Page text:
In Mozambique there is a science and Technology Ethics Code, a general Law, approved by the Council of Ministers (Decree n° 71/2007, of 24 December) which according to article 2, it applies to all areas where scientific investigations occurs, including those that involves ethical aspects on human lives. Thus, one can say that there is general law regulating health research and the protection of research participants, which address the basic principles of health research likely Respect to persons (consent, confidentiality), Beneficence and Justice.

This Ethics Code does not explicitly refer to the Declaration of Helsinki (2008), although it comprises its basic principles for research. Mozambique is not part of the Declaration yet, as the Country National medical Councils in the process of becoming a member of the World Medical Association. Nevertheless, the country has a relatively good record in ratifying international and regional human rights instruments without reservation; Notwithstanding, it applies the principles of the Declaration of Helsinki as customary international law, the same applies to CIOMS International Ethical Guidelines 2002 and WHO Operational Guidelines for Ethics Committees (2000) and ICH- Good Clinical Practices (1996).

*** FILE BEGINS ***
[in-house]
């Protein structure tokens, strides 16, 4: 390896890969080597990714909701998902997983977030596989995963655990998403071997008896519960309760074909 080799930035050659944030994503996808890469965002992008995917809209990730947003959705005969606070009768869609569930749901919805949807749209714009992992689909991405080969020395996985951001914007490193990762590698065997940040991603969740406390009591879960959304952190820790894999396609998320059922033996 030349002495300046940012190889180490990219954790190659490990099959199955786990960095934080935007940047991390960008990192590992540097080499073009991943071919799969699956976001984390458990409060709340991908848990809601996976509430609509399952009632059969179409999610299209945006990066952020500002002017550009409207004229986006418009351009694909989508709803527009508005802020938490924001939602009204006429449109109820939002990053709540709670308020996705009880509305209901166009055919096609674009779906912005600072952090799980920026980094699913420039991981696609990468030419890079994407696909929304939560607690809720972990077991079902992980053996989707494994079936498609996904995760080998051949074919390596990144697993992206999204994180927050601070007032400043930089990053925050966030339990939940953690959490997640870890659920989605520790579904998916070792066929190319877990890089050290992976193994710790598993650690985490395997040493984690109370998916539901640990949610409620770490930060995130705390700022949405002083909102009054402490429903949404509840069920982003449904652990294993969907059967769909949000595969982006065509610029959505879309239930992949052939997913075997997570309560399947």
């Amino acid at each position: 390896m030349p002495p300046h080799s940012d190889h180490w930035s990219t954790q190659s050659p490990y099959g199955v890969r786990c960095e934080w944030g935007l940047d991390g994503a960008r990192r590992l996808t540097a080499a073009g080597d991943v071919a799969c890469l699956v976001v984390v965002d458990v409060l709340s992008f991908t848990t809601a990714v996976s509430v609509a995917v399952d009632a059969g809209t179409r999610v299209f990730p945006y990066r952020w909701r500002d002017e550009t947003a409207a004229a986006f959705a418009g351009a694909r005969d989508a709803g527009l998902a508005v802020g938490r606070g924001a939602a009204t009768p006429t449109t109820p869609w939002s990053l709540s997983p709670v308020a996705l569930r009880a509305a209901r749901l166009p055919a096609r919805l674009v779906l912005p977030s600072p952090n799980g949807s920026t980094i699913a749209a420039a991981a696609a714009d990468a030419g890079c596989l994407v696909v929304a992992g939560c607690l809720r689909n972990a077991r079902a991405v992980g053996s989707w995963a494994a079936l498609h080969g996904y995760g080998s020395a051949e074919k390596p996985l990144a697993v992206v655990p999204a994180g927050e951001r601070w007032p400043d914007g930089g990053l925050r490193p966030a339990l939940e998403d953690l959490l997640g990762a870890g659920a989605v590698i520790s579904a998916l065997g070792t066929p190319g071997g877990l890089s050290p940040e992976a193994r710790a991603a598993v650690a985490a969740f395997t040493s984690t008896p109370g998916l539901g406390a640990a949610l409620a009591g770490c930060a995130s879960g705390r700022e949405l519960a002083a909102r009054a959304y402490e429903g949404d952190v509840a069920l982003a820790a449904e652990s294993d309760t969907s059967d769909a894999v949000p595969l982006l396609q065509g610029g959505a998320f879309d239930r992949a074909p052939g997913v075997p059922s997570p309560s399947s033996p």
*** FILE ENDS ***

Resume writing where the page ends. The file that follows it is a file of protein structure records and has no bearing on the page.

Thus, the evaluation of biomedical research protocols is regulated in general by the Science and Technology Ethics Code, which applies to any scientific research including research involving humans. This regulation covers requirements for ethics review and approval, beneficence, participant consent and procedures for ethics commissions or committees.